Nicolas Winding Refn loves filmmaking. No, seriously Refn approaches the act of directing a movie like the act of love. “You establish an intimacy with your lead actor, and it’s different than the intimacy you have with your lead actress,” Refn tells Free Press Houston in a phone interview. Refn is a Danish writer/director who has divided his time throughout his life between Denmark and America.
Ryan Gosling is the current go-to actor for Refn having starred in Refn’s previous film Drive, and headlining Only God Forgives, Refn’s new film that opens Friday. “In many ways the director finds his alter ego in the actor,” Refn reminds.
Gosling was already familiar to audiences before Drive and Only God Forgives, but it’s interesting the way Refn has made previous films that are showcases for actors who are now known though other roles to American audiences. For instance, Refn’s Bronson (2008) starred Tom Hardy in a tour-de-force role as a career convict, and subsequently Hardy became a recognizable character actor in movies like Inception and The Dark Knight Rises.
In a similar manner an actor who was perhaps Refn’s first cinematic alter ego, Mads Mikkelsen has recently burst on the scene in a series of domestically distributed foreign films (A Royal Affair, The Hunt) and the television series Hannibal. Yet Mikkelsen was a supporting player in Refn’s debut Pusher (1996), the star of With Blood On My Hands: Pusher II (2004) and also starred in Valhalla Rising as well as appearing in the cast of Bleeder (1999). Refn helmed Valhalla Rising in 2009 and it represents his only period piece, a tale of Norsemen in 1000 AD. Refn refers to Valhalla Rising as “my silent film,” due to the fact that Mikkelsen plays a mute warrior.
Only God Forgives unwinds in Bangkok, but the slow methodical tracking shots down red corridors could be located in any alternative universe in the world. A bloody battle ensues after the murder of a prostitute between a corrupt and evil law officer Chang (Vithaya Pansringarm) and foreigner Julian (Gosling). Julian’s brother killed the prostitute but has himself been avenged by the girl’s father.
Chang seemingly orchestrated the revenge by the different characters involved and has a bizarre ritual where he cuts the arm from his victims with his personal rapier. It reminds you of the ritual of cutting a joint of the little finger in The Yakuza (1974). Maybe honor is involved and then maybe it’s not. And Chang’s penchant for singing in a karaoke bar somehow has a David Lynch vibe. Likewise the way Refn tracks down hallways shrouded in pure red only to have the right angles blend into perfect darkness seems like a cinematic missing link that connects today to movie like Twin Peaks and Lost Highway.
The brilliant music soundtrack by Cliff Martinez seems to be playing homage to great ‘80s synth scores. Bold themes and melodies are bridged by low frequency rumbling sounds. “Those are the sounds of Julian’s emotions,” explains Refn.
Refn debuted as a feature director with the aforementioned Pusher in 1996 but finances caused him to wait nearly ten years to complete the Pusher trilogy, a bloody affair that unwinds in the Copenhagen underground. Pusher was in fact remade in English last year and released by The Weinstein Company; the same company releasing Only God Forgives. A feature length documentary about Refn and his quest in and out of debt to complete the trilogy called Gambler shows him projecting a whimsical, at times self-deprecating façade. And that’s the voice that comes over the phone, confident but still ready to roll with the punches. No, Refn is no longer attached to the remake of Logan’s Run. Yes, Refn would like to work with Carey Mulligan, the femme star of Drive, again.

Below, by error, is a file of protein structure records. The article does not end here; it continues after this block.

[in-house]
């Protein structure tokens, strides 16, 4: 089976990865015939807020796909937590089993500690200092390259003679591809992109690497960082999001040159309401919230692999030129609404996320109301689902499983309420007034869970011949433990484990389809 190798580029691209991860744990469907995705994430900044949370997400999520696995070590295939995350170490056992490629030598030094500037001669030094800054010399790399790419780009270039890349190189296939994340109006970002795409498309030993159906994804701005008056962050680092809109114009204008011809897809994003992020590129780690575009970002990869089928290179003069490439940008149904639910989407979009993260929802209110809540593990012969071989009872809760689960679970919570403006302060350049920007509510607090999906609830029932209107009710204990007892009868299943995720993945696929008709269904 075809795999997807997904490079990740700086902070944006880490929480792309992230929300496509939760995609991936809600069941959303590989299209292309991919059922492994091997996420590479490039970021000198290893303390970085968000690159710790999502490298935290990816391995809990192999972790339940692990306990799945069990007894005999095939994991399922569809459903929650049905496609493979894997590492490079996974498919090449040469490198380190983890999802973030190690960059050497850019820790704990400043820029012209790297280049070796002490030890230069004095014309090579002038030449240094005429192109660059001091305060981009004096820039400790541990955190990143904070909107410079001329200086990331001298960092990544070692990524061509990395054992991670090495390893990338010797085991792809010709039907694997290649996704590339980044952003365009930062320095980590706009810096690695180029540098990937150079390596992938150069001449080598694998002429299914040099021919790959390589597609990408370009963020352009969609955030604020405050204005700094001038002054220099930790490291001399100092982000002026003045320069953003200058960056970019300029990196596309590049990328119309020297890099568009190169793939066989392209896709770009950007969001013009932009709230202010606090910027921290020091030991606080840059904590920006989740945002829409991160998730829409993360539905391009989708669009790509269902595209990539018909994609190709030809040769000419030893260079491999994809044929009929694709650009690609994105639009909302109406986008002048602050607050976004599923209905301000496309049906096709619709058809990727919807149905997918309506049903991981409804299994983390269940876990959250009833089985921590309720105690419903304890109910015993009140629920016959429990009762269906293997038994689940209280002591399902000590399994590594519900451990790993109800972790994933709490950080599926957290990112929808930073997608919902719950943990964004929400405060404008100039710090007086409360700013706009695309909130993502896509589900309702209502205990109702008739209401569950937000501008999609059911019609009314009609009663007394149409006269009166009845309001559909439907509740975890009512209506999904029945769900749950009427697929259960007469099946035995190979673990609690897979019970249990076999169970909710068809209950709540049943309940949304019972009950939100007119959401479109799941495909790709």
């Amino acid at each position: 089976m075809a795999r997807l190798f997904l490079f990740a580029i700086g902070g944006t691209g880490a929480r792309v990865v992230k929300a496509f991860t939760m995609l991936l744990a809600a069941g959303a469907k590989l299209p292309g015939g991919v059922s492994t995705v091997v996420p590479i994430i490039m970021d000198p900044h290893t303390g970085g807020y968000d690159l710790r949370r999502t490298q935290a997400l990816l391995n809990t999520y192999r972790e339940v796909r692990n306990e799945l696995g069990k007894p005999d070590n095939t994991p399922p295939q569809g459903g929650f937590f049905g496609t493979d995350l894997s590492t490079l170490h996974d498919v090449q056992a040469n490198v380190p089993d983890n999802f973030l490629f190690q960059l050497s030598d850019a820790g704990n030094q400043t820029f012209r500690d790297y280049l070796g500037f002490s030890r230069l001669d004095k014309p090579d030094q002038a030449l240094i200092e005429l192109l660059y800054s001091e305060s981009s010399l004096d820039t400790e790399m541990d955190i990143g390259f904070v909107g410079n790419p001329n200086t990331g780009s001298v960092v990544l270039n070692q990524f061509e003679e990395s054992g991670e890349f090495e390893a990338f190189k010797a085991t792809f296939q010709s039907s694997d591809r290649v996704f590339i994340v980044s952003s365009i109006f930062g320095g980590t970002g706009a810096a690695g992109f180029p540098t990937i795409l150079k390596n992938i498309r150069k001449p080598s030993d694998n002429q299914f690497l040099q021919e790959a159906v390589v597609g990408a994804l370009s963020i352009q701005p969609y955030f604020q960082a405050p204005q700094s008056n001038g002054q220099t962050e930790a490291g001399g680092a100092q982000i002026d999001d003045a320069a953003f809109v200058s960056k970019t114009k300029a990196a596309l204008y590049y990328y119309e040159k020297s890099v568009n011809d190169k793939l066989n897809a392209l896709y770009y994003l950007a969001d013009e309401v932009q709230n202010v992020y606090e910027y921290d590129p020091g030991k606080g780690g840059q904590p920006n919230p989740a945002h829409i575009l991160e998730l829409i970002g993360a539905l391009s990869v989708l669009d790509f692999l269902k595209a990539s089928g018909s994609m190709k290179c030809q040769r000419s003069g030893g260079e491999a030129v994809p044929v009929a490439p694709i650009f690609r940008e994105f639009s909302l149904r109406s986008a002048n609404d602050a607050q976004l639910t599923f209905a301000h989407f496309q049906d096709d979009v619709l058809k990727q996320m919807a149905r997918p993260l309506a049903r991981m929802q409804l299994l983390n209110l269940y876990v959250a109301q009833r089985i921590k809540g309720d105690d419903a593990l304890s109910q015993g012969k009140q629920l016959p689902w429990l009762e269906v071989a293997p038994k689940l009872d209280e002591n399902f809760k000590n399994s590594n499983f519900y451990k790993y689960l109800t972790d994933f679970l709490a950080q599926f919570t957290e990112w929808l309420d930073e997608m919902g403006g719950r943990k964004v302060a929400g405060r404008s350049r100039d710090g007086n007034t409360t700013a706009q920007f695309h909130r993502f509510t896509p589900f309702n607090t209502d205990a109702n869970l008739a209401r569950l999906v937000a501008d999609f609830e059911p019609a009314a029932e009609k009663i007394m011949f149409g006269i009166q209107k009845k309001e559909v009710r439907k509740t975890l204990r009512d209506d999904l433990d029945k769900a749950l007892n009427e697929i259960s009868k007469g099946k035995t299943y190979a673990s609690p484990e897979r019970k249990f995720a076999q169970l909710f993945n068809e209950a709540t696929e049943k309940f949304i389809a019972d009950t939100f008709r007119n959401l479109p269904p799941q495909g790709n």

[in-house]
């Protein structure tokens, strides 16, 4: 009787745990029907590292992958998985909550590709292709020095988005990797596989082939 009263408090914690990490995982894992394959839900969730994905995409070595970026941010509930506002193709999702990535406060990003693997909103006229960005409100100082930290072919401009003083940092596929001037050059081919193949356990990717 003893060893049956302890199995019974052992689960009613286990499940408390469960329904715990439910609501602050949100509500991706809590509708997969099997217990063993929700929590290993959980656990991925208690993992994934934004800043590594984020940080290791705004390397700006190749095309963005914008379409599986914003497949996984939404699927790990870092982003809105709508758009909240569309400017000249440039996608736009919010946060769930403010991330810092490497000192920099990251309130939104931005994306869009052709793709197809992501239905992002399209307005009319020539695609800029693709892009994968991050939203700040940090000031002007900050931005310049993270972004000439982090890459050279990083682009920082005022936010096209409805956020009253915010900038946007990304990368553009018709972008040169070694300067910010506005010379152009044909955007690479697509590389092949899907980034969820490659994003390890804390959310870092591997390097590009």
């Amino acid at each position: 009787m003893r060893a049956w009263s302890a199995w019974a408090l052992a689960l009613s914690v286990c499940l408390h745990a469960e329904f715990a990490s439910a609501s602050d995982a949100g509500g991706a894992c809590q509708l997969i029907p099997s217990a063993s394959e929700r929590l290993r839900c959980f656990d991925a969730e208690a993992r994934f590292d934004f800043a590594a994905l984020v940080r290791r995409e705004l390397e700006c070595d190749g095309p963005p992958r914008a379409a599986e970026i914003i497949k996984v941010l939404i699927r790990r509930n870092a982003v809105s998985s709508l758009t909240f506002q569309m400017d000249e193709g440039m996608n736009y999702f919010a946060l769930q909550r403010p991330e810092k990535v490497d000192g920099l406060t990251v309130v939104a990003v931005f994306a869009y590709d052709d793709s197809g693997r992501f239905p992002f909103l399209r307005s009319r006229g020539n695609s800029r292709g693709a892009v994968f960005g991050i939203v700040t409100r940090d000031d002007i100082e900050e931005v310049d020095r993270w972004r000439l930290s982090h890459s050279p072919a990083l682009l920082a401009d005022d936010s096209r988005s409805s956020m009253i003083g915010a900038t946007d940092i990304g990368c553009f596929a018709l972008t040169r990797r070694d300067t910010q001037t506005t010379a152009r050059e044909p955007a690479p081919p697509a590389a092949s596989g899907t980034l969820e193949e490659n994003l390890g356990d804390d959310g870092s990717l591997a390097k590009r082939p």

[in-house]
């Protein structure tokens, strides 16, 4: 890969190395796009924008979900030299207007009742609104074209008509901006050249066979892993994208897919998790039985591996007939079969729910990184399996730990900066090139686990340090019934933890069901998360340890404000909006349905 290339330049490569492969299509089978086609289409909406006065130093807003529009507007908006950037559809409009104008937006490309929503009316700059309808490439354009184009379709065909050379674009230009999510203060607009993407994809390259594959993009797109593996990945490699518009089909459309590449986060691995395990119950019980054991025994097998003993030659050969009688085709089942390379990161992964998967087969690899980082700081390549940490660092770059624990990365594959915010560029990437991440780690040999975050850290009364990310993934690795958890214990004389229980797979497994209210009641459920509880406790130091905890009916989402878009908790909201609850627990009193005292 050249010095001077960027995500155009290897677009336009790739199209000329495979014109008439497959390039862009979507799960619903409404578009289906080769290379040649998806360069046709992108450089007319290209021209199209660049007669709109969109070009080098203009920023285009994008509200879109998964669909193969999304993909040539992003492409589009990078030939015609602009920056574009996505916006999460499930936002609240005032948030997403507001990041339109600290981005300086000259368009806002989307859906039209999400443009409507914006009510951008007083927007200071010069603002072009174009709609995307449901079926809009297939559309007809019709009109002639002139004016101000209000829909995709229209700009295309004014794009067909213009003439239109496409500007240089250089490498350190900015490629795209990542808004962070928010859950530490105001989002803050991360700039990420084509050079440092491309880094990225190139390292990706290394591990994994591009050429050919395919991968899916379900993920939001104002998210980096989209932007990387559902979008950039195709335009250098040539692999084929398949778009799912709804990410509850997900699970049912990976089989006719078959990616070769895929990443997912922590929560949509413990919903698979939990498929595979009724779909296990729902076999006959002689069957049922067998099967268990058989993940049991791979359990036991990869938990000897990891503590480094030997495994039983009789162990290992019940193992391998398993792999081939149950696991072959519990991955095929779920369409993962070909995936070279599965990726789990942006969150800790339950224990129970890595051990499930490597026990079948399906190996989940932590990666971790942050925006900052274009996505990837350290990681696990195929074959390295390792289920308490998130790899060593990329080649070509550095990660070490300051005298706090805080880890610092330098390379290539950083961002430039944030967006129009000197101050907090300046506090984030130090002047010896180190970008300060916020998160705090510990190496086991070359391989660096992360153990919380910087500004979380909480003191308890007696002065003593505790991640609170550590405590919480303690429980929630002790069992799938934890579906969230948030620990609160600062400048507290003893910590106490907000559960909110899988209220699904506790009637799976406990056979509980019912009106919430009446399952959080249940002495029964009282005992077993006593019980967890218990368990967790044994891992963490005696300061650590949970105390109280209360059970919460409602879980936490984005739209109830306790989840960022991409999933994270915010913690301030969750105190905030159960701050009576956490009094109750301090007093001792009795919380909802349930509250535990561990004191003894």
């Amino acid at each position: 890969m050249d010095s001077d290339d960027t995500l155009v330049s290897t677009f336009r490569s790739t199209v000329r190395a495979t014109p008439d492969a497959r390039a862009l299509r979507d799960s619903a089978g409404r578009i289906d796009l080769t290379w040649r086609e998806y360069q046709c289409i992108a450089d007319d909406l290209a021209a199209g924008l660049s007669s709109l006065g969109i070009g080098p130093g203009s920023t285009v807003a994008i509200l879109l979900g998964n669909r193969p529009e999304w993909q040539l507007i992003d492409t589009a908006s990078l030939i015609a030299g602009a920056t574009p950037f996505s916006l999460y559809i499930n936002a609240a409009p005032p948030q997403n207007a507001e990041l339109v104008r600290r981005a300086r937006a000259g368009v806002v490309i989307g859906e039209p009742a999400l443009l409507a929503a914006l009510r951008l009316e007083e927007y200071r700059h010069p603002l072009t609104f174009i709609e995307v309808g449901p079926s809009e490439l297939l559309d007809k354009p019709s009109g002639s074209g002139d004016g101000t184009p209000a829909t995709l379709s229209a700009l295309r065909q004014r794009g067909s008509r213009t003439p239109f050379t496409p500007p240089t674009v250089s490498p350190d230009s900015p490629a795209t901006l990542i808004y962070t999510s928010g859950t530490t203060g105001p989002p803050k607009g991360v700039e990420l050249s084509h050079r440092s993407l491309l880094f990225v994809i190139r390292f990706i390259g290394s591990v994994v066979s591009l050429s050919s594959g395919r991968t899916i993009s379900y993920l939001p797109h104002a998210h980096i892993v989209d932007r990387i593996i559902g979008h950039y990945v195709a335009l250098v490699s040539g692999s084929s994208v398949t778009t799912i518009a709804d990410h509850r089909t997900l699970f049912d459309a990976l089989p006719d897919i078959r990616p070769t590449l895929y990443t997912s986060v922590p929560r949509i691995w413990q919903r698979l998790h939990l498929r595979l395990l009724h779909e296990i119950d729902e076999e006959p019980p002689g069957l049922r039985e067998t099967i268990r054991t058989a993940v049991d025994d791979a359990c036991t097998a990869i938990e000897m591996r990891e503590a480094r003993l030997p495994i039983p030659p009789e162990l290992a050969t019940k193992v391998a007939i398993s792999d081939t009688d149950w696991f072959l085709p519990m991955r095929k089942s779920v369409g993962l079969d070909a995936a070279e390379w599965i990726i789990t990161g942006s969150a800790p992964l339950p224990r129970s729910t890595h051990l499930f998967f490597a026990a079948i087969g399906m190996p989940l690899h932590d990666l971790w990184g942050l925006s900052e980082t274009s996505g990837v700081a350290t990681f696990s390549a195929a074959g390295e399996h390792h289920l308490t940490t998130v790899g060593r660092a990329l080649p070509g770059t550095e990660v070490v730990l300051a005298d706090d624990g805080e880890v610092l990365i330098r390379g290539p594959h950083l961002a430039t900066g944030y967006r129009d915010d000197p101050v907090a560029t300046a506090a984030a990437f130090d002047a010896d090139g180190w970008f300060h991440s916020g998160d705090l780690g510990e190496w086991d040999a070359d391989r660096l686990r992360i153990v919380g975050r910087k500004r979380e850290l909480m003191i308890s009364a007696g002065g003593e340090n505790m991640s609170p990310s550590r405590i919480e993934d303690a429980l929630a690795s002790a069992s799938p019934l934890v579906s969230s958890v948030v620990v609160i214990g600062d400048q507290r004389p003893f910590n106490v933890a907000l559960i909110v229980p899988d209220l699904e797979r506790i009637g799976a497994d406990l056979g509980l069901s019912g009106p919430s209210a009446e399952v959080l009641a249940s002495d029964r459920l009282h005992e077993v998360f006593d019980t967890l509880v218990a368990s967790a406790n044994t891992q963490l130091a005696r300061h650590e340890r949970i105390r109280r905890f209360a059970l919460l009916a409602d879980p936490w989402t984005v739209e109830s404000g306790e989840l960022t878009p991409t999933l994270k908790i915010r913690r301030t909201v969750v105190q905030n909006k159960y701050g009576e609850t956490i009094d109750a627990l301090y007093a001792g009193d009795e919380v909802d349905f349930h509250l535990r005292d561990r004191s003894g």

Julian’s mother, Crystal (Kristin Scott Thomas), herself the kingpin in an international drug smuggling ring, comes to Bangkok to avenge her son and orders a hit on Chang when Julian refuses to kill him. “I met Kristin to talk about the role and she immediately flicked on the bitch switch. I knew she was perfect for Crystal,” says Refn. Having shot films in Copenhagen, Los Angeles and now Bangkok, Refn describes his process of arriving at his new location. “I want to be a stranger in a strange land, that’s how I discover everything.”
“You know a pin-up magazine? Refn asks. “What arouses me; that’s what I want to see up on the screen.”
Only God Forgives escalates into a series of confrontations between Julian and Chang and Julian and Crystal, each more perfectly choreographed than the last. The final credits reveal a dedication to Alejandro Jodorowsky, perhaps the godfather of surreal violence with such films as El Topo (1970) and The Holy Mountain (1973). Refn mentions a documentary about Jodorowsky that he contributed to as an interviewee – Jodorowsky’s Dune, a documentary that examines an attempt to film Dune in the 1970s and which is set for release later in the year. “Jodorowsky cast Salvador Dali as the Emperor,” Refn states.
Glancing at Refn related material on the net I come across Refn’s Criterion Top Ten. Among his choice favorites are Vampyr, The Sweet Smell of Success and Flesh For Frankenstein. Just based on those selections it makes one eager to experience the vision of the director of Only God Forgives.
- Michael Bergeron